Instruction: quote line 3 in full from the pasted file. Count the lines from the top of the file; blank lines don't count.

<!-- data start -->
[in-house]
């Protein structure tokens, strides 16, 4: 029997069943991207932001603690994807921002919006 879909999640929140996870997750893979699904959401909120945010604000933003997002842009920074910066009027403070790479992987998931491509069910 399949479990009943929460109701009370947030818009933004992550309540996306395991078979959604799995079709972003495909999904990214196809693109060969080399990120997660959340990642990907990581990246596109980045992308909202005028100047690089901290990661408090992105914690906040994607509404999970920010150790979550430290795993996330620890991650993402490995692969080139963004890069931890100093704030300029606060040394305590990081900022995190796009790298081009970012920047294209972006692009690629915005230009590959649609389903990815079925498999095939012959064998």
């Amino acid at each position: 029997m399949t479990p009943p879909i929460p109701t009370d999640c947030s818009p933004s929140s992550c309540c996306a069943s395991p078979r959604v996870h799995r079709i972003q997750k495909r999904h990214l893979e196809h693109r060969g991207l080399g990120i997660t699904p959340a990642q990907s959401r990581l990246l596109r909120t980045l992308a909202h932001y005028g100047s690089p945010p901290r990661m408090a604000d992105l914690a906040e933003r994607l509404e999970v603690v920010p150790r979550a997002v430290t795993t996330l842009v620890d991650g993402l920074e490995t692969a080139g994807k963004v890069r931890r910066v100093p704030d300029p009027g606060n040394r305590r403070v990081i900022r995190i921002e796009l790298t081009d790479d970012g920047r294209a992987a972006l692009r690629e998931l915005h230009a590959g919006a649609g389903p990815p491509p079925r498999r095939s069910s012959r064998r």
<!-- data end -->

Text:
């Amino acid at each position: 029997m399949t479990p009943p879909i929460p109701t009370d999640c947030s818009p933004s929140s992550c309540c996306a069943s395991p078979r959604v996870h799995r079709i972003q997750k495909r999904h990214l893979e196809h693109r060969g991207l080399g990120i997660t699904p959340a990642q990907s959401r990581l990246l596109r909120t980045l992308a909202h932001y005028g100047s690089p945010p901290r990661m408090a604000d992105l914690a906040e933003r994607l509404e999970v603690v920010p150790r979550a997002v430290t795993t996330l842009v620890d991650g993402l920074e490995t692969a080139g994807k963004v890069r931890r910066v100093p704030d300029p009027g606060n040394r305590r403070v990081i900022r995190i921002e796009l790298t081009d790479d970012g920047r294209a992987a972006l692009r690629e998931l915005h230009a590959g919006a649609g389903p990815p491509p079925r498999r095939s069910s012959r064998r």